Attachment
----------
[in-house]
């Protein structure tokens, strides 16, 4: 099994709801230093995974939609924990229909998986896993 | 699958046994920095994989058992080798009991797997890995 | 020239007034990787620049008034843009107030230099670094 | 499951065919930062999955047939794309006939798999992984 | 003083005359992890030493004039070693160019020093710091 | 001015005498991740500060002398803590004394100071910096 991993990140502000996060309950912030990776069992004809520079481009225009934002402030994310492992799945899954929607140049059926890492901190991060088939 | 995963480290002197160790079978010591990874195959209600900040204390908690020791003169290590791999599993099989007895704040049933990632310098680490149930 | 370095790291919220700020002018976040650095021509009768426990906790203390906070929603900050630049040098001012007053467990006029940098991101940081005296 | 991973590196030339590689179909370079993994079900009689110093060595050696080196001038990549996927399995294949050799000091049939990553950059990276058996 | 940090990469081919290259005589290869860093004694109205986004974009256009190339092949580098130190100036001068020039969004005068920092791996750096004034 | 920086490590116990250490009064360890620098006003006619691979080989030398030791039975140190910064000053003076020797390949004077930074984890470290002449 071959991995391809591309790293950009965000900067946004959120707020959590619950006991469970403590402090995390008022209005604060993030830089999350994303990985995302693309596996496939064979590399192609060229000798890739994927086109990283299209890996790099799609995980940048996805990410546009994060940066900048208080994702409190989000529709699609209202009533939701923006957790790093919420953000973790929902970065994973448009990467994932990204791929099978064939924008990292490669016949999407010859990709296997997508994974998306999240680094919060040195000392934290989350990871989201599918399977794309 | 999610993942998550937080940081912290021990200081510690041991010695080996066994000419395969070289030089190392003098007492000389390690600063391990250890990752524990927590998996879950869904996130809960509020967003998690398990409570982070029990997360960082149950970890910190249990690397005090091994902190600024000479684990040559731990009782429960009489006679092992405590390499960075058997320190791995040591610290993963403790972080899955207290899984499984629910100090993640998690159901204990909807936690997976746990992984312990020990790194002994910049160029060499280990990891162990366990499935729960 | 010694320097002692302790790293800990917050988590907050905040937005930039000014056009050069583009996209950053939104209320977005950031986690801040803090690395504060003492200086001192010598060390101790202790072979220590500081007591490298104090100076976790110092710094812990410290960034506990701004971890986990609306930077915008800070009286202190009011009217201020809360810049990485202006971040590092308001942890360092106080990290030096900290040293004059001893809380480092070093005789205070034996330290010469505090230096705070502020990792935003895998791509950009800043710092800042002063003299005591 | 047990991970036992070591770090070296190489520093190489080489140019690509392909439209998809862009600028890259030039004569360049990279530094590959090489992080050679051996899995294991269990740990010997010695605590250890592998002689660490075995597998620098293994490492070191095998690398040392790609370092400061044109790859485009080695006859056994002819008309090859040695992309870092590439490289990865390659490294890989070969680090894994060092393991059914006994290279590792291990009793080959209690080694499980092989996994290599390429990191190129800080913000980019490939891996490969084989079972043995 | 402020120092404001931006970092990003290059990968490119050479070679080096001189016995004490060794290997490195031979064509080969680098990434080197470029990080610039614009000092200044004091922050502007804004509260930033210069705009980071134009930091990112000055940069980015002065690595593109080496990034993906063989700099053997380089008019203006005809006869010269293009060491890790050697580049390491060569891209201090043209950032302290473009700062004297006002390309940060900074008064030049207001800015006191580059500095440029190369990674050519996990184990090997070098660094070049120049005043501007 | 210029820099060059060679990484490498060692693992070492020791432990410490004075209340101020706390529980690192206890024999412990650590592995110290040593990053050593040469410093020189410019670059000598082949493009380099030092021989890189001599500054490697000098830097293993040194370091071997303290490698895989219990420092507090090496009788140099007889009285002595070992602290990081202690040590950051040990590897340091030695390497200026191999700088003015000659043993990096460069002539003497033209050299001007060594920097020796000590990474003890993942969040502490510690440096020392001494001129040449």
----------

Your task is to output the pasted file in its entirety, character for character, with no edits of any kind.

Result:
[in-house]
């Protein structure tokens, strides 16, 4: 099994709801230093995974939609924990229909998986896993 | 699958046994920095994989058992080798009991797997890995 | 020239007034990787620049008034843009107030230099670094 | 499951065919930062999955047939794309006939798999992984 | 003083005359992890030493004039070693160019020093710091 | 001015005498991740500060002398803590004394100071910096 991993990140502000996060309950912030990776069992004809520079481009225009934002402030994310492992799945899954929607140049059926890492901190991060088939 | 995963480290002197160790079978010591990874195959209600900040204390908690020791003169290590791999599993099989007895704040049933990632310098680490149930 | 370095790291919220700020002018976040650095021509009768426990906790203390906070929603900050630049040098001012007053467990006029940098991101940081005296 | 991973590196030339590689179909370079993994079900009689110093060595050696080196001038990549996927399995294949050799000091049939990553950059990276058996 | 940090990469081919290259005589290869860093004694109205986004974009256009190339092949580098130190100036001068020039969004005068920092791996750096004034 | 920086490590116990250490009064360890620098006003006619691979080989030398030791039975140190910064000053003076020797390949004077930074984890470290002449 071959991995391809591309790293950009965000900067946004959120707020959590619950006991469970403590402090995390008022209005604060993030830089999350994303990985995302693309596996496939064979590399192609060229000798890739994927086109990283299209890996790099799609995980940048996805990410546009994060940066900048208080994702409190989000529709699609209202009533939701923006957790790093919420953000973790929902970065994973448009990467994932990204791929099978064939924008990292490669016949999407010859990709296997997508994974998306999240680094919060040195000392934290989350990871989201599918399977794309 | 999610993942998550937080940081912290021990200081510690041991010695080996066994000419395969070289030089190392003098007492000389390690600063391990250890990752524990927590998996879950869904996130809960509020967003998690398990409570982070029990997360960082149950970890910190249990690397005090091994902190600024000479684990040559731990009782429960009489006679092992405590390499960075058997320190791995040591610290993963403790972080899955207290899984499984629910100090993640998690159901204990909807936690997976746990992984312990020990790194002994910049160029060499280990990891162990366990499935729960 | 010694320097002692302790790293800990917050988590907050905040937005930039000014056009050069583009996209950053939104209320977005950031986690801040803090690395504060003492200086001192010598060390101790202790072979220590500081007591490298104090100076976790110092710094812990410290960034506990701004971890986990609306930077915008800070009286202190009011009217201020809360810049990485202006971040590092308001942890360092106080990290030096900290040293004059001893809380480092070093005789205070034996330290010469505090230096705070502020990792935003895998791509950009800043710092800042002063003299005591 | 047990991970036992070591770090070296190489520093190489080489140019690509392909439209998809862009600028890259030039004569360049990279530094590959090489992080050679051996899995294991269990740990010997010695605590250890592998002689660490075995597998620098293994490492070191095998690398040392790609370092400061044109790859485009080695006859056994002819008309090859040695992309870092590439490289990865390659490294890989070969680090894994060092393991059914006994290279590792291990009793080959209690080694499980092989996994290599390429990191190129800080913000980019490939891996490969084989079972043995 | 402020120092404001931006970092990003290059990968490119050479070679080096001189016995004490060794290997490195031979064509080969680098990434080197470029990080610039614009000092200044004091922050502007804004509260930033210069705009980071134009930091990112000055940069980015002065690595593109080496990034993906063989700099053997380089008019203006005809006869010269293009060491890790050697580049390491060569891209201090043209950032302290473009700062004297006002390309940060900074008064030049207001800015006191580059500095440029190369990674050519996990184990090997070098660094070049120049005043501007 | 210029820099060059060679990484490498060692693992070492020791432990410490004075209340101020706390529980690192206890024999412990650590592995110290040593990053050593040469410093020189410019670059000598082949493009380099030092021989890189001599500054490697000098830097293993040194370091071997303290490698895989219990420092507090090496009788140099007889009285002595070992602290990081202690040590950051040990590897340091030695390497200026191999700088003015000659043993990096460069002539003497033209050299001007060594920097020796000590990474003890993942969040502490510690440096020392001494001129040449």